Indonesia remains attractive to foreign investors, says BI
Despite tighter global liquidity this year, Bank Indonesia (BI) remains optimistic that the country will still attract foreign inflows, as fund managers will notice the latest improvements in the country’s macroeconomic indicators, notably the narrowing current-account deficit.
“There’s one important variable that determines the decision that investors make when they weigh their investment preferences within one country and others: the current-account deficit,” BI’s director of monetary policy, Doddy Zulverdi, told reporters on Tuesday.
Increased optimism in Indonesia’s current-account deficit materialized after it was reported that the country posted a US$1.5 billion trade surplus in December after three consecutive months of trade surplus.
Indonesia is likely to sustain its trade surplus this year, a situation that will ease pressure on the current-account deficit, which may narrow to 1.1 percent of the gross domestic product (GDP) this year compared to around 3.1 percent last year, according to a report from Dutch-based bank ING Group.
On Tuesday, concerns over lagging economic recovery in the US have led to large amounts of funds being pulled out of Asian assets. The Jakarta Composite Index (JCI) fell 0.8 percent to touch 4.352.26, while indexes in Malaysia, Thailand and the Philippines fell by more than 1 percent. Japan’s Nikkei and Hong Kong’s Hang Seng led losses on Wednesday, each dropping 4.2 percent and 2.9 percent, respectively.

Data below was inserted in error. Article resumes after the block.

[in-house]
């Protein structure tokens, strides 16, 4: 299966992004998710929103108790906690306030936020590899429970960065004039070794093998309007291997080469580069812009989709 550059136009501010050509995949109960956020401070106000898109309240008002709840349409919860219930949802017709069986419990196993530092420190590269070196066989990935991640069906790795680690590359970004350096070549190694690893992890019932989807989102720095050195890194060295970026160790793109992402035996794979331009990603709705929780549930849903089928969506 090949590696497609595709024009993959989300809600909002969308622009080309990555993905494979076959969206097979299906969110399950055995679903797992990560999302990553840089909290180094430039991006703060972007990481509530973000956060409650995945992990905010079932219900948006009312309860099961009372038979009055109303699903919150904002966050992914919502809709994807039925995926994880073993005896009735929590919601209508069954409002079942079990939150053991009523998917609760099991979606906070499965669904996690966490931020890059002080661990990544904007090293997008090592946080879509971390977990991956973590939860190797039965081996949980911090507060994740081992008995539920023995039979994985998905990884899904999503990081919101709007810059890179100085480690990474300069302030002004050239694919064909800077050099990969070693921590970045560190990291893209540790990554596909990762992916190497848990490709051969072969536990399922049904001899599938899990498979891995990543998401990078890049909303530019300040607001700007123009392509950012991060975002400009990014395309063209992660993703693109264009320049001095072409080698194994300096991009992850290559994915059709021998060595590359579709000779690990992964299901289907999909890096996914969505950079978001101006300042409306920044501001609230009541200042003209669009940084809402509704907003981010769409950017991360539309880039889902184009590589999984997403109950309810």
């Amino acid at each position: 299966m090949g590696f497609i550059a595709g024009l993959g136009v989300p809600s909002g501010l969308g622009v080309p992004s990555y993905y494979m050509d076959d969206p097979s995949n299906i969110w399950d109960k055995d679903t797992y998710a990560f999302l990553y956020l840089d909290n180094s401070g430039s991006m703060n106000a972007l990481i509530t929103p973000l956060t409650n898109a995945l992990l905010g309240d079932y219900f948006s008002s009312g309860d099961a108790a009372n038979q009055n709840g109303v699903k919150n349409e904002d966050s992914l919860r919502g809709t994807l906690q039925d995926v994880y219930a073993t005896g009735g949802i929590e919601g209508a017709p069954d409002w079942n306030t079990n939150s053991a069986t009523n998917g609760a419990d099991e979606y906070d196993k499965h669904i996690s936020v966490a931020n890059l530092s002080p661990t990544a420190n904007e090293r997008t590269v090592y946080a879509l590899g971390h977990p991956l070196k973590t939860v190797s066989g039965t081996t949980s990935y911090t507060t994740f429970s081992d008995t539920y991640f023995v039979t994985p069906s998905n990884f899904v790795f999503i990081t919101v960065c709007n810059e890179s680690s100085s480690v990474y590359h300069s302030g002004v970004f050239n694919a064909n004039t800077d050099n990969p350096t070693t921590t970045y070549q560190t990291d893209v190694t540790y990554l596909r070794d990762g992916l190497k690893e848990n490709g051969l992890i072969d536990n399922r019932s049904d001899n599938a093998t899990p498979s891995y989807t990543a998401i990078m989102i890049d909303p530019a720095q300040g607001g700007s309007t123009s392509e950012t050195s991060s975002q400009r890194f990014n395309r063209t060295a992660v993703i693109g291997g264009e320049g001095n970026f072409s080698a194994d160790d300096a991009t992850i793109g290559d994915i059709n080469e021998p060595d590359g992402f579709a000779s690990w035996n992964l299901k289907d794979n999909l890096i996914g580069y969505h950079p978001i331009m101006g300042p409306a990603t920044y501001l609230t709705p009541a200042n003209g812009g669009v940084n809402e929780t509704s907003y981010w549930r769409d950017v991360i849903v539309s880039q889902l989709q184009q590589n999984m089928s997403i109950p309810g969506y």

The share of exchange-traded funds (ETF) of MSCI Emerging Markets, which tracks assets of emerging economies into one basket of investment, fell 2.83 percent to $37.10, the lowest level since June, as of 6:45 p.m. Jakarta time, according to Bloomberg.
Meanwhile, Finance Minister Chatib Basri said that the government was also preparing a new fiscal tool to curb outflows of foreign funds from the country, especially fund repatriation of foreign joint ventures.
Chatib said on Tuesday that the government’s highly-anticipated tax incentives for firms that reinvested their earnings in Indonesia instead of repatriating them overseas, would be issued within the next one or two months.
“We are still studying the most effective mechanism, whether [the incentives] could come in the form of a dividend tax or tax allowances,” the minister said in a recent interview.
The issue of earning repatriation has become a major problem, destabilizing the economy every year. By the middle and the end of each year, many firms operating here normally boost their dollar purchases to repatriate earnings to their headquarters overseas.
Such a situation leads to a sudden dollar-demand surge that exerts pressure on the rupiah, in addition to prompting capital flight, which adds pressure to the capital account — an important variable of the balance of payments, an indicator of a country’s financial health.
The government would focus on strengthening the capital account this year, Chatib said on Tuesday during his keynote speech at a seminar in Jakarta.
According to the minister, the capital account issue would be important as competition to lure inflows would become fiercer amid a tight liquidity environment in 2014, especially as many central banks in emerging economies had hiked interest rates to make their respective assets more attractive.
(The Jakarta Post – Satria Sambijantoro)